Australia: The Land Where Time Began

A biography of the Australian continent 

Ichthyostegalids, Ichthyostega (Ichthyostegidae) and Acanthostega (Acanthostegidae)- The Earliest Tetrapods

The ichthyostegalids, Ichthyostega and Acanthostega, from the Late Devonian of East Greenland are the first amphibians to be known in great detail. The skull is well ossified, and there is no intracranial joint as in the crossopterygians. The skull roof and cheek pattern is very similar to that found in panderichthyids, except for Ichthyostega, which has an unusual fused median bone in the rear of the skull roof. The head is large compared to the rest of the body, with eyes in the middle of the top of the skull. The single pair of downward facing external nostrils open close to the mouth. There is a large choana (palatal nostril), which is surrounded by the vomer and other toothed palatal bones. The braincase is not hinged and is relatively small. It has been found that the gill arch of Acanthostega shows that in the adult stage it was capable of aquatic respiration, so the early amphibians were very dependent on water.

Their long tails had a well developed tail fin supported by lepidotrichs (bone rods). The ventral surface could be covered with scales appearing like thin slivers of dermal bone. Their front and hind limbs had 7-8 digits, and on each hand or foot the digits could be divided into a series of large digits and a series of much smaller elements.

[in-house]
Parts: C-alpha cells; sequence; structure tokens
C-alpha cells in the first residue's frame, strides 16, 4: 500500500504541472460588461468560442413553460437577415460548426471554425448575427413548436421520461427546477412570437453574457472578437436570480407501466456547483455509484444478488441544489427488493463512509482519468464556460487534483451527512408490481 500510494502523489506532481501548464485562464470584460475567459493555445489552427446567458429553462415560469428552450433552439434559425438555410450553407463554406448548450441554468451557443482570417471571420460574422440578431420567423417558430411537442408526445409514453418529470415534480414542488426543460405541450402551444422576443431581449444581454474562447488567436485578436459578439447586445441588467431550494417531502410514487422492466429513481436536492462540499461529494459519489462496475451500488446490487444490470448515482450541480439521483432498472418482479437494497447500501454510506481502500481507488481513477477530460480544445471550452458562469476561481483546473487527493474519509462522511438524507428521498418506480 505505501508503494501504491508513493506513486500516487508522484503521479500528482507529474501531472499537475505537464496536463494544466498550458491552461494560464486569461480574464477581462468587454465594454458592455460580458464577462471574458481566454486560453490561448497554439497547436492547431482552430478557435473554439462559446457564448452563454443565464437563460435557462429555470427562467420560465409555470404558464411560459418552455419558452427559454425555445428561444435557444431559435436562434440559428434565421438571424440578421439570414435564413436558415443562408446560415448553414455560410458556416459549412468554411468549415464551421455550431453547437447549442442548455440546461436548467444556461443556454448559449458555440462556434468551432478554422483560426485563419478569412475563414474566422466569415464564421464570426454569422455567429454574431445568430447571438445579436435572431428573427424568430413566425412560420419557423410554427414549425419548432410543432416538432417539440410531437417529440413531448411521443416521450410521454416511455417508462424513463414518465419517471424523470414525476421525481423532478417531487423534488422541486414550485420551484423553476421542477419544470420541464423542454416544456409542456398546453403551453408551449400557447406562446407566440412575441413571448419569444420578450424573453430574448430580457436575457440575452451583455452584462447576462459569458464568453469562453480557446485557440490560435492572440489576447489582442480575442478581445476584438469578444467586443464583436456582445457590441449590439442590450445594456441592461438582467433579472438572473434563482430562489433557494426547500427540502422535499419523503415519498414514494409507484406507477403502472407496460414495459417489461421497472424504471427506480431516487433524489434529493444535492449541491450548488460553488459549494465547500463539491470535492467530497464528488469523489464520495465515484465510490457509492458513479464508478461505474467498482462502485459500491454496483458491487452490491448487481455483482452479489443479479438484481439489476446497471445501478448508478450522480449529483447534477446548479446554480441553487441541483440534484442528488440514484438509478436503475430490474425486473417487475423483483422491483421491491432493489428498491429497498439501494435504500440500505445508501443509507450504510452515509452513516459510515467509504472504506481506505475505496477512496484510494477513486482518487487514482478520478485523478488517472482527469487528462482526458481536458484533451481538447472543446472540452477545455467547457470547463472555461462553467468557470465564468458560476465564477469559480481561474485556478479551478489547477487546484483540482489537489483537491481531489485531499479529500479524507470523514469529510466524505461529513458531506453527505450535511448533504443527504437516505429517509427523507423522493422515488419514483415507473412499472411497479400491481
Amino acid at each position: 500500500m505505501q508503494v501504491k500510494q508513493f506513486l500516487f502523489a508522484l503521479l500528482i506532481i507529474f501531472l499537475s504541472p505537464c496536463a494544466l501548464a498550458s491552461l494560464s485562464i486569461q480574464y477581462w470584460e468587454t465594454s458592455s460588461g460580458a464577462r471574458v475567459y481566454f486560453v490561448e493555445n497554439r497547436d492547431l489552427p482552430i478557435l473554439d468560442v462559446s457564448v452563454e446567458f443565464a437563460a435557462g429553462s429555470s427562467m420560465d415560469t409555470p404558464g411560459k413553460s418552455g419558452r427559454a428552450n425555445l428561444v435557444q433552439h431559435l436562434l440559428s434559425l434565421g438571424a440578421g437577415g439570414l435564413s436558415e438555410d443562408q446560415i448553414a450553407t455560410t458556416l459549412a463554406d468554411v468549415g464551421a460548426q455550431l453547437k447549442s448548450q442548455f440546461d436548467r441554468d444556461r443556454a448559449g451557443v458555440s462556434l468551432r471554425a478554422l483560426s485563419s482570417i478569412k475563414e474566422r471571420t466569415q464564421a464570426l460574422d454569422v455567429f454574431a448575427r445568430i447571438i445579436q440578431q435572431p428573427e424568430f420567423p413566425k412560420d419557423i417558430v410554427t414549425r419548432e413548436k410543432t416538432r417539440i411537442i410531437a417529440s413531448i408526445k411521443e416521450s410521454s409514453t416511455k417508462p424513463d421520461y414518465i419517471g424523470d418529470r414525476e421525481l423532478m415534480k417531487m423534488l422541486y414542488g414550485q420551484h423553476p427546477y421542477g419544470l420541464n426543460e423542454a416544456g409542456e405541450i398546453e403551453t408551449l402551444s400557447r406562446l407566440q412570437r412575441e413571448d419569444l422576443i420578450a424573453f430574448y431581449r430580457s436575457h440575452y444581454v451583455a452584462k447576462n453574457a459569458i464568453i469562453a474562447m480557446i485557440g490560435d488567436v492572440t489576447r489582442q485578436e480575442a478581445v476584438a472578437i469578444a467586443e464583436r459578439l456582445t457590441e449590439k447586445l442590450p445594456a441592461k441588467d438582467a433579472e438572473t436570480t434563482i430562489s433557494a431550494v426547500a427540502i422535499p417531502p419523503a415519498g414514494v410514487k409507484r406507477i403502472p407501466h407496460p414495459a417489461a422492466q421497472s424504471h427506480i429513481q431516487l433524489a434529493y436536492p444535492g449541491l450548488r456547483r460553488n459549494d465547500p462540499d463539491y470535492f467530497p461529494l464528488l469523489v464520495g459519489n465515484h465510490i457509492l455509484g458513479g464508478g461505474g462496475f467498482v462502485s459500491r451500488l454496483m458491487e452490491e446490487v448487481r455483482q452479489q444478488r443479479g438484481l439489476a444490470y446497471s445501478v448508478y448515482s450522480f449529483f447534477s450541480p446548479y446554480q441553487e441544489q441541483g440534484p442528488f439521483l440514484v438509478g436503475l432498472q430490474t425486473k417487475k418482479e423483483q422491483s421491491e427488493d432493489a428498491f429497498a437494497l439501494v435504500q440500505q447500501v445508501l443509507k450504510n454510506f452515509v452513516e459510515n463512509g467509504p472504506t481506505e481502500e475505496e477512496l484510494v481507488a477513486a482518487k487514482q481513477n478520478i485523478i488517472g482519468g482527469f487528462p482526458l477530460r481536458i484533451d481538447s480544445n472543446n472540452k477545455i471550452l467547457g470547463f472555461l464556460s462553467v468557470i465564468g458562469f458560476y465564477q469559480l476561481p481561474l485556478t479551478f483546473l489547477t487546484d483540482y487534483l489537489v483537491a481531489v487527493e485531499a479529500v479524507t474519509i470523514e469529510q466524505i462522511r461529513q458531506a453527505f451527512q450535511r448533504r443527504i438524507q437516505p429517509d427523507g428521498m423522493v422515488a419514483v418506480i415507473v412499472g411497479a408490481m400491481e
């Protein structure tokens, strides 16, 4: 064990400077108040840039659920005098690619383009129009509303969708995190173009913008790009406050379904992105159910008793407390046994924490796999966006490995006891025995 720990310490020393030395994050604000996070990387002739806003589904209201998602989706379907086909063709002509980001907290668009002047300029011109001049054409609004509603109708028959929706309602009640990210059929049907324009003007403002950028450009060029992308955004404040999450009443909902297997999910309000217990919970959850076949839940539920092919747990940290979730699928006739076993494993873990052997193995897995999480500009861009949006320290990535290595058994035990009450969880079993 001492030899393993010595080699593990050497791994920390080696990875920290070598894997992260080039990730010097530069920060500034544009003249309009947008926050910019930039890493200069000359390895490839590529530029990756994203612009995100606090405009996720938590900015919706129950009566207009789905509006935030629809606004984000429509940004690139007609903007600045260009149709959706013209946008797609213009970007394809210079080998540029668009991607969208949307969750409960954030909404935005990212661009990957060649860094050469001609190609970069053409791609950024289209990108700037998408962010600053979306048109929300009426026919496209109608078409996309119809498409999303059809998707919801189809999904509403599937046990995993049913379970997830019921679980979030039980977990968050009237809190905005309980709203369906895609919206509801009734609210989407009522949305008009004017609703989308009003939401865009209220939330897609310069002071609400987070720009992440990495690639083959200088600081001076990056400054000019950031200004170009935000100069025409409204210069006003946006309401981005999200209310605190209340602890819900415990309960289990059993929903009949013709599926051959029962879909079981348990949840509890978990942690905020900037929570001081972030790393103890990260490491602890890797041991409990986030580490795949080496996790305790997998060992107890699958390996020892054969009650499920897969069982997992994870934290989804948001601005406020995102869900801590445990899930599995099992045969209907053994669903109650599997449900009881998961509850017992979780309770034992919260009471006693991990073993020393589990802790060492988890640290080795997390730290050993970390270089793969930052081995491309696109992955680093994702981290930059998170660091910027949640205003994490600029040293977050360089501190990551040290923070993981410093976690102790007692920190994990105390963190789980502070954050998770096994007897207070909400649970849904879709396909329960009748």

An amphibian, Tulerpeton, from the Russian Devonian, had 6 digits on its front limbs. The cleithrum is a large, high bone, and external shoulder girdle bones are not seen on the outside of the animal.

Elginerpeton pacheni is slightly older than Acanthostega, known from fragmentary remains, a femur and tibia, a partial shoulder and hip, and jaw fragments, dated to the Upper Devonian, about 375 million years ago (Frasnian) in deposits at Scat Craig of Scotland, was among the earliest well-known amphibians. It was about 5 ft (1.5 m) long. The known jaw fragments indicate a mosaic of  elpisostegalian fish (panderichthyid crossopterygian) and tetrapod characteristics.

The overall structure of these earliest amphibians is very similar to that of panderichthyids. Digits are present only on the limbs of tetrapods, fish having fins and a more complete series of operculogular bones covering the gill chambers.

Sources & Further reading

  1. John A Long The Rise of Fishes - 500 Million years of Evolution, University of New South Wales Press, 1995
  2. John A Long, Dinosaurs of Australia and New Zealand, University of New South Wales Press, 1998


  1. Ichthyostega
  2. Ichthyostega images
  3. Devonian Times, Ichthyostega spp
  4. Elginerpeton
  5. Devonian Times
Author: M. H. Monroe
Last Updated 13/06/2010 


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